AIDS Vaccine: Safe, but Does It Work?

By Weiss, Rick | Science News, January 19, 1991 | Go to article overview

AIDS Vaccine: Safe, but Does It Work?


Weiss, Rick, Science News


SB0038

The first experimental AIDS vaccine to enter human testing in the United States has caused no ill effects in volunteers up to 21 months after administration and has triggered potentially protective immune responses in some of those who received the shots, according to an analysis published this week.

The study, performed on healthy men and women deemed at low risk of acquiring AIDS, was designed to determine safety rather than efficacy, leaving scientists uncertain whether the vaccine can actually protect against the AIDS virus, HIV But the researchers express satisfaction with the trial, saying it proves they can overcome the unique challenges inherent in the design and implementation of AIDS vaccine testing.

Under the direction of the National Institute of Allergy and Infectious Diseases' AIDS Clinical Trials Network in Rockville, Md., scientists from seven U.S. universities and two private companies collaborated to test the experimental vaccine, made by MicroGeneSys inc. of West Haven, Conn. The vaccine contains a synthetic protein fragment that mimics a protein called gp160 found on the outer surface of HIV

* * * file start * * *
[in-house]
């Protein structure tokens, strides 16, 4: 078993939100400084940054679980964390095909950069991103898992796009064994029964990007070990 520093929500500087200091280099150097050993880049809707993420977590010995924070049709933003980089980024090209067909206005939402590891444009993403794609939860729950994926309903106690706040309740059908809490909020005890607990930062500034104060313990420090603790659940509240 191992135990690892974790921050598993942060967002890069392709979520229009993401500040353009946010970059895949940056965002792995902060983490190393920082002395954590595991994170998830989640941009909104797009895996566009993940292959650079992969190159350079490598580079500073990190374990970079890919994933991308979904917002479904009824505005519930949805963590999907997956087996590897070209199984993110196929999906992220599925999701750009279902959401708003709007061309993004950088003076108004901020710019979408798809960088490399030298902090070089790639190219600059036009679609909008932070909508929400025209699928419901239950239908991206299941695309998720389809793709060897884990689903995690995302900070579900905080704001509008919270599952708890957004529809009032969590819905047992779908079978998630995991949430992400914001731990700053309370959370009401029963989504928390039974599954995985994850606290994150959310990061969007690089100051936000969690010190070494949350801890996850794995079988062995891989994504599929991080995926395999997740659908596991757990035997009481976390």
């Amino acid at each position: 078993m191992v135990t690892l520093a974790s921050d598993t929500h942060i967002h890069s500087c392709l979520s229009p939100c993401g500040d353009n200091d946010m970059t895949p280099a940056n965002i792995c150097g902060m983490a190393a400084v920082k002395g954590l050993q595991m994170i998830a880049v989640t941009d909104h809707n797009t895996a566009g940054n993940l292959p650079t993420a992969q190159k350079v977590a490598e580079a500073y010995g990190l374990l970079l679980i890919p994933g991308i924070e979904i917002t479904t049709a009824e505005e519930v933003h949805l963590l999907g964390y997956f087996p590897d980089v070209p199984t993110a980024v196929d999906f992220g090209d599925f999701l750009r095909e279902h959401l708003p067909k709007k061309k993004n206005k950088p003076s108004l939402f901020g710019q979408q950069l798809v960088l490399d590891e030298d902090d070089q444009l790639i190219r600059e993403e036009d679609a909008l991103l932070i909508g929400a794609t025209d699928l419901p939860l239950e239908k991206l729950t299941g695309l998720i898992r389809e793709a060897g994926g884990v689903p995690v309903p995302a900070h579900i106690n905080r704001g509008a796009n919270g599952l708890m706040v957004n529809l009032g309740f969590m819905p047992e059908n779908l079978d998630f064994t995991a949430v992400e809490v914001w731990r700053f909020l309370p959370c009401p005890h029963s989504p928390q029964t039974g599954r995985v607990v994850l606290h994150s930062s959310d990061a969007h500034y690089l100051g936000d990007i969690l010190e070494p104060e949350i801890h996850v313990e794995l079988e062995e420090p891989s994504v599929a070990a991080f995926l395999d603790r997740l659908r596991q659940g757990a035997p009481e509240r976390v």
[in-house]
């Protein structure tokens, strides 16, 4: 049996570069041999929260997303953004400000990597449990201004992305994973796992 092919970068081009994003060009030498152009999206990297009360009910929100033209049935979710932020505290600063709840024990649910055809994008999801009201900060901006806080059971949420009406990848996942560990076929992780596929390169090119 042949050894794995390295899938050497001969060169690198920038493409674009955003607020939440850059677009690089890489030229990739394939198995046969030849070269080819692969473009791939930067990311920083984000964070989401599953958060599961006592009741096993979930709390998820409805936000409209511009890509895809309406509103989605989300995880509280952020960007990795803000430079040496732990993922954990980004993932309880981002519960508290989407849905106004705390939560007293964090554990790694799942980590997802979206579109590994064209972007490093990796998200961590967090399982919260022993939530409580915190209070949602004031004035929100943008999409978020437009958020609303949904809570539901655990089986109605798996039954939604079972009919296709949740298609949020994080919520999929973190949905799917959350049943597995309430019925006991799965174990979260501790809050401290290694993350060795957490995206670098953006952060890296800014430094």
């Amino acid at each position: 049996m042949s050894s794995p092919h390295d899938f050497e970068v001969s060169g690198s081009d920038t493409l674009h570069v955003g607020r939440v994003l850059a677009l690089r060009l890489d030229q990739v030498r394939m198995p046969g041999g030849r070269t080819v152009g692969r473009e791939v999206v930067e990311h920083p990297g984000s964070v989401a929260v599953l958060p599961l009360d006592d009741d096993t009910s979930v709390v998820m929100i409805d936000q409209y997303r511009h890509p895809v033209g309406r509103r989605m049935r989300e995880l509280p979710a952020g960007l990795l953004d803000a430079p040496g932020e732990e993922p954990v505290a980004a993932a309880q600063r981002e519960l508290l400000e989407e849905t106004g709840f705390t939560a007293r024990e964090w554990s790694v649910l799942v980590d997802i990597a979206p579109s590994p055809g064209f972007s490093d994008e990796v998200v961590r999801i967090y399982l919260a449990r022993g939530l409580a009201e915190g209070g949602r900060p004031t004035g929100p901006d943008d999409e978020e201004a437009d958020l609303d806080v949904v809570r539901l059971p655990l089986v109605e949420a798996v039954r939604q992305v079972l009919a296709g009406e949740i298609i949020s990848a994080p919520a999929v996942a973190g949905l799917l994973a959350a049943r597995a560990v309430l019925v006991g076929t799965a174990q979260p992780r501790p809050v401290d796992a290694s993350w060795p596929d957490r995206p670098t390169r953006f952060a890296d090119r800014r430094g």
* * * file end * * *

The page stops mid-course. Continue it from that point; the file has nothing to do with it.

The researchers saw no signs of toxicity in any of the volunteers, who received up to four doses of the vaccine over an 18-month period. The most sensitive blood tests showed that 30 of the 33 AIDS vaccine recipients had developed gp160-specific antibodies after the third inoculation, given six months after the initial shot.

But the antibody response appears somewhat weak. And when the researchers used a different analytical method, they confirmed the presence of gp160 antibodies in only nine individuals. Disappointingly, antibody levels dropped steadily over the next year; only four recipients retained antibodies 18 months after the first injection, as measured by the most sensitive test.

Moreover, the mere presence of antibodies provides no guarantee that a person can fend off HIV For evidence of that ability, scientists measured the antibodies' ability to "neutralize" HIV in test tubes. …

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AIDS Vaccine: Safe, but Does It Work?
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